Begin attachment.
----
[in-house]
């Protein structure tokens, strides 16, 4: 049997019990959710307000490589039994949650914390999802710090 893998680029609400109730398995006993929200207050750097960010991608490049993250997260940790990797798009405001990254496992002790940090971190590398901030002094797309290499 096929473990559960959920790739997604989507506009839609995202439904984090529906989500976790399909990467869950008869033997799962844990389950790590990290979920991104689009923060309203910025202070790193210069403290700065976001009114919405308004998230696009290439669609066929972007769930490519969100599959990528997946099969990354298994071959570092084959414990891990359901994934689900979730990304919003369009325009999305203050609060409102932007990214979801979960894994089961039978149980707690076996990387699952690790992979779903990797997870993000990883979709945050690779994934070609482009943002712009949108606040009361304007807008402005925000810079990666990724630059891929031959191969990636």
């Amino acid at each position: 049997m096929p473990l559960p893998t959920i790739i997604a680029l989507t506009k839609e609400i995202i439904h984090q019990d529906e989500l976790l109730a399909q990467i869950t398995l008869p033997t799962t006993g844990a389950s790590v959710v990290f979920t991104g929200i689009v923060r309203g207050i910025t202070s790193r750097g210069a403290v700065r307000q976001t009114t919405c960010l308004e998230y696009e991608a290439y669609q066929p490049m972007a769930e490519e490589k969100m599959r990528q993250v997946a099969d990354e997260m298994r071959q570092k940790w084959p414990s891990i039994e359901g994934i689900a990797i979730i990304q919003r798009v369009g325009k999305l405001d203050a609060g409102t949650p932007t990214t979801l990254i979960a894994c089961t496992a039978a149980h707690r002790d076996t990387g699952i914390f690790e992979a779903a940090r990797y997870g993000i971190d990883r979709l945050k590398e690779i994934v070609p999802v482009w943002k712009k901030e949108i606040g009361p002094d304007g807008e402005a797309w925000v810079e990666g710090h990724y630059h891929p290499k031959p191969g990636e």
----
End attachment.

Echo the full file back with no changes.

[in-house]
């Protein structure tokens, strides 16, 4: 049997019990959710307000490589039994949650914390999802710090 893998680029609400109730398995006993929200207050750097960010991608490049993250997260940790990797798009405001990254496992002790940090971190590398901030002094797309290499 096929473990559960959920790739997604989507506009839609995202439904984090529906989500976790399909990467869950008869033997799962844990389950790590990290979920991104689009923060309203910025202070790193210069403290700065976001009114919405308004998230696009290439669609066929972007769930490519969100599959990528997946099969990354298994071959570092084959414990891990359901994934689900979730990304919003369009325009999305203050609060409102932007990214979801979960894994089961039978149980707690076996990387699952690790992979779903990797997870993000990883979709945050690779994934070609482009943002712009949108606040009361304007807008402005925000810079990666990724630059891929031959191969990636």
């Amino acid at each position: 049997m096929p473990l559960p893998t959920i790739i997604a680029l989507t506009k839609e609400i995202i439904h984090q019990d529906e989500l976790l109730a399909q990467i869950t398995l008869p033997t799962t006993g844990a389950s790590v959710v990290f979920t991104g929200i689009v923060r309203g207050i910025t202070s790193r750097g210069a403290v700065r307000q976001t009114t919405c960010l308004e998230y696009e991608a290439y669609q066929p490049m972007a769930e490519e490589k969100m599959r990528q993250v997946a099969d990354e997260m298994r071959q570092k940790w084959p414990s891990i039994e359901g994934i689900a990797i979730i990304q919003r798009v369009g325009k999305l405001d203050a609060g409102t949650p932007t990214t979801l990254i979960a894994c089961t496992a039978a149980h707690r002790d076996t990387g699952i914390f690790e992979a779903a940090r990797y997870g993000i971190d990883r979709l945050k590398e690779i994934v070609p999802v482009w943002k712009k901030e949108i606040g009361p002094d304007g807008e402005a797309w925000v810079e990666g710090h990724y630059h891929p290499k031959p191969g990636e």